Buy the Farm: Investing in Agriculture
A "Wall of Money" is about to Hit this Country...
Everybody's gotta eat, right?
But did you know the world chews, slurps, and chows their way through two billion tons of food a year? In fact, the average American alone devours nearly a full ton.
By 2050, we'll have another two billion people on the planet to feed — and we'll have to grow it on the same amount of land we have now...
Which means production in global agriculture will need to almost double in order to keep up.
It's an alarming thought, to be sure.
But any investor worth his salt knows 'crisis' is just another word for opportunity.
And you'd better believe there are some big time investors ready to cash in on this opportunity...
BlackRock founder Larry Fink is super-bullish on agriculture. He manages a massive $3.8 trillion in assets, making him one of the top fund managers in the world.
Fink has predicted agriculture will even outpace energy investments for the next decade: "Go long agriculture and water and go to the beach," he told investors in 2011. "Put those investments in the bottom drawer for 10 years. It's unlike anything else we have in the world."
Fink's got a friend in legendary investor Jim Rogers, who is more bullish on agriculture then anything else in his portfolio...
Rogers has thrown his weight behind several agricultural funds bearing his name.
“Agriculture is going to be one of the most exciting parts of the world economy for the next 20 to 30 years. You should learn to drive a tractor,” he told one charmed television host.
Rogers regularly crows about impending inflation, and agriculture assets can indeed hedge against rising prices. His bet is that as global population expands, coupled with extreme weather, food prices will go through the roof and the farmers and producers will be the ones reaping the wealth that they've literally sown.
Investment in agriculture is a two-birds-with-one-stone-type play in that respect: You are hedged against inflation in your portfolio, while profiting from inevitable food price spikes in the long term.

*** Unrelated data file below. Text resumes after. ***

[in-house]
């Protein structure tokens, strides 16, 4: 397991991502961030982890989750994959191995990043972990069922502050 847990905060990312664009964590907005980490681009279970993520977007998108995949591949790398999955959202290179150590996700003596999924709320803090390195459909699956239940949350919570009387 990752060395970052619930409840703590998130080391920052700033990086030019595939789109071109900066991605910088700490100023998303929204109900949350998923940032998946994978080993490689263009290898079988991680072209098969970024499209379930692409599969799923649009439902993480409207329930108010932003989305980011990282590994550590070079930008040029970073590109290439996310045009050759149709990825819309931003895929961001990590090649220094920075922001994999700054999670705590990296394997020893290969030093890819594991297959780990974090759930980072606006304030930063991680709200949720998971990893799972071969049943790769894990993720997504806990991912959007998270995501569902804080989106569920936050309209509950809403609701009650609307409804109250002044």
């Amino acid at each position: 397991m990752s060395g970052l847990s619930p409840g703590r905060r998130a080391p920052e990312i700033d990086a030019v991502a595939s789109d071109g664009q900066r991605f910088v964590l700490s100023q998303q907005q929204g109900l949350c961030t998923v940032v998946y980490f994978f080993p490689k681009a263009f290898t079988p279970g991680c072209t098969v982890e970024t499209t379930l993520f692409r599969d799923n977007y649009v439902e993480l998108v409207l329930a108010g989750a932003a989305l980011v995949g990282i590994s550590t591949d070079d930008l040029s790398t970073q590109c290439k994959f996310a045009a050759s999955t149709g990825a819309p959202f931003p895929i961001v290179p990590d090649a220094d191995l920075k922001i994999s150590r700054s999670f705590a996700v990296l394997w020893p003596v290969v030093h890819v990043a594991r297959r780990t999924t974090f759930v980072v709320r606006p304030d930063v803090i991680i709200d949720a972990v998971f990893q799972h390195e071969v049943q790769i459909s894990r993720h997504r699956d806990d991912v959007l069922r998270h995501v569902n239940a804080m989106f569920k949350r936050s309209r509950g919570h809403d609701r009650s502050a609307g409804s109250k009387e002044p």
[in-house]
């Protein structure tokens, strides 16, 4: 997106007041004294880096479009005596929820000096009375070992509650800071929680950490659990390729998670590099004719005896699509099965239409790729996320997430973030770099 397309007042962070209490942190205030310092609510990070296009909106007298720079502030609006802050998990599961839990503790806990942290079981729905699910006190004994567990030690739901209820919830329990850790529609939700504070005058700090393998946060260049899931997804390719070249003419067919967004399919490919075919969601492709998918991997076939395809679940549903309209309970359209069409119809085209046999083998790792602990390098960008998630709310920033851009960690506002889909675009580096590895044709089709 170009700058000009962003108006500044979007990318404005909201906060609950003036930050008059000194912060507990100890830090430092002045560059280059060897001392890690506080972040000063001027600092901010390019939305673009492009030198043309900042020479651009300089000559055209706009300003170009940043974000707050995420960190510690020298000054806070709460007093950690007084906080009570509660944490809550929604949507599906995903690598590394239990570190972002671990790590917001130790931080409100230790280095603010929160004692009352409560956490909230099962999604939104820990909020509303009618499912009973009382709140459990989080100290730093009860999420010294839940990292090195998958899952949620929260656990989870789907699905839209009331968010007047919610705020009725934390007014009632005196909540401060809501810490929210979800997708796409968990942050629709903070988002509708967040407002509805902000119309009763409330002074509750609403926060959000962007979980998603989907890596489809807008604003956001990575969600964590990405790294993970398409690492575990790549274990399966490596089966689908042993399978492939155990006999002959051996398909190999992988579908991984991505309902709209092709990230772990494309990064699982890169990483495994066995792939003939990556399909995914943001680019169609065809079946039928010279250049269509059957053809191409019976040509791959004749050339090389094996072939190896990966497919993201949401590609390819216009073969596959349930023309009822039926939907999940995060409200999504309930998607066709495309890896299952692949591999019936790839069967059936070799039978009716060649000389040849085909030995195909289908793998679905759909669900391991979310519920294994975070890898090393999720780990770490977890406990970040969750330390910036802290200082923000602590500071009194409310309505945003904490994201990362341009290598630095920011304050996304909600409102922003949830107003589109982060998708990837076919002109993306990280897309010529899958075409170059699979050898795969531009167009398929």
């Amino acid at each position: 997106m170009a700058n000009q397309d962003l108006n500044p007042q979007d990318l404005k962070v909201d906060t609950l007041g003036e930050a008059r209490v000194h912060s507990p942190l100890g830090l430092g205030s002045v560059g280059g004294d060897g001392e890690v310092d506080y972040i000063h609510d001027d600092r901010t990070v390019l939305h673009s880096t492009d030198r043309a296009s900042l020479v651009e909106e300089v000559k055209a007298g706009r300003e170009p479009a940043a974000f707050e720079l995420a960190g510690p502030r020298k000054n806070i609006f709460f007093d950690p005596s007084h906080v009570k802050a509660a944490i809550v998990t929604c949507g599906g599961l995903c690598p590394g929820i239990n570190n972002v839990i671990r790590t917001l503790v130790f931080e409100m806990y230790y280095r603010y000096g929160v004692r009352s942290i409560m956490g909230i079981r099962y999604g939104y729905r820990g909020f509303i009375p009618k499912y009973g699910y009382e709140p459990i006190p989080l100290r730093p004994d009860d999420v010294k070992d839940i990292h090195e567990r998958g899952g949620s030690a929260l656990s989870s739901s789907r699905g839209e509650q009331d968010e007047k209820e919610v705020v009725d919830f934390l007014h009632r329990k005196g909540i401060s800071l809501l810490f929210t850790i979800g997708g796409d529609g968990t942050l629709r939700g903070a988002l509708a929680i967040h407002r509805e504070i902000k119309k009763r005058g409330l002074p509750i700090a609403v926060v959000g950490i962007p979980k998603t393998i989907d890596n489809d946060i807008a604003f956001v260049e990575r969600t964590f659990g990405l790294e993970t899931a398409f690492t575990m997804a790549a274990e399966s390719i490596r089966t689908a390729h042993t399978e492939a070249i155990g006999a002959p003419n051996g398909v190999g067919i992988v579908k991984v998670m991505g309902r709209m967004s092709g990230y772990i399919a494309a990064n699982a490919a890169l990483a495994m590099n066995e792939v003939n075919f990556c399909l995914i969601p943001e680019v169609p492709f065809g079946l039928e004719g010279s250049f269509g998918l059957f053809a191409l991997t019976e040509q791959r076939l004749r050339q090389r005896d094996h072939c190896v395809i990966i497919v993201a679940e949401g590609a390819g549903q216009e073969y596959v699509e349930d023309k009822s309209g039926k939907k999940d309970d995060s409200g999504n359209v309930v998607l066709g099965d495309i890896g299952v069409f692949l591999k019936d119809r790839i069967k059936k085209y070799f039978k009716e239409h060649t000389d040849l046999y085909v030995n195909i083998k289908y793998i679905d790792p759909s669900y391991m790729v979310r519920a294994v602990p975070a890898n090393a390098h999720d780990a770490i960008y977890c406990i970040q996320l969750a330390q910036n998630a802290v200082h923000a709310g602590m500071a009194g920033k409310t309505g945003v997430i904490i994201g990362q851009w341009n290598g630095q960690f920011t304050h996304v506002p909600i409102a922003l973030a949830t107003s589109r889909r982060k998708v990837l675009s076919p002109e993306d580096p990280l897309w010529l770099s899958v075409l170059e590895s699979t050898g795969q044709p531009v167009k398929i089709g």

Combine inflation fears with the growing middle classes in developing countries, and we're going to see a global race to feed the masses. The long and short of it is we are going to see an uptick in agriculture production — great news for savvy investors with a long-term investing plan.
Now, whether or not you want to drive a tractor is your business...
Our business is investing in companies that will do the dirty work while we collect the profits. And as far as profits go, both of those investors are hunting for them abroad. In fact, they're heading down under.
If the stars align properly, Australia is currently poised for an onslaught of investors to hit their shores.
At the Global Food Forum in Melbourne last week, BlackRock's World Agriculture Fund portfolio manager Desmond Cheung revealed there is a "wall of money" just waiting to be invested in Australia. It's simply a matter of when and where it will be deployed.
There are several reasons for this...
Australia's proximity to China is perhaps its prime asset; and some speculate that Australia could become the “food bowl for Asia.”
Currently Australia feeds around 60 million Chinese with their exports. With the right federal cooperation, that number could double.
Australian finance spokesman Andrew Robb identified 10 to 17 million hectares of fertile land in North Australia that could be opened up, adding: “The Chinese have an extremely high regards for the quality of our services... Australia could become the high quality, high gross margin food bowl for Asia.”
U.S. companies have also targeted Australia. As the seasons there are counter-cyclical to those in North America, this allows U.S. companies to maximize production year-round.
We've already seen evidence of that this week as U.S. agriculture giant Archer Daniels Midland (NYSE: ADM) acquired Graincorp (ASX: GNC), Australia's largest crop handler and last available publicly-traded grain company.
“ADM and GrainCorp have complementary geographies with little overlap and highly compatible cultures,” Chief Executive Officer Patricia Woertz said in a statement. “The addition of GrainCorp to our global network would fit our strategy and help to further connect Australia’s growers with growing global demand for crops and food, particularly in Asia and the Middle East.”
Archer Daniels Midland has positioned itself to cash in if and when Australia becomes Asia's pantry...
The company grows and harvests cotton, corn, wheat, sorghum, and many other crops. It also breeds, grows, and trades beef cattle under Asian-friendly brands like Master Kobe, Takumi Wagyu, and Kobe Cuisine. With Australian beef sales to China predicted to jump more than eightfold this year, Australian Agricultural Company is poised for major growth.
Agriculture may be a volatile market in the short term...
But as any good farmer knows, you sow your seeds now and reap the harvest later.
Jimmy Mengel for Outsider Club
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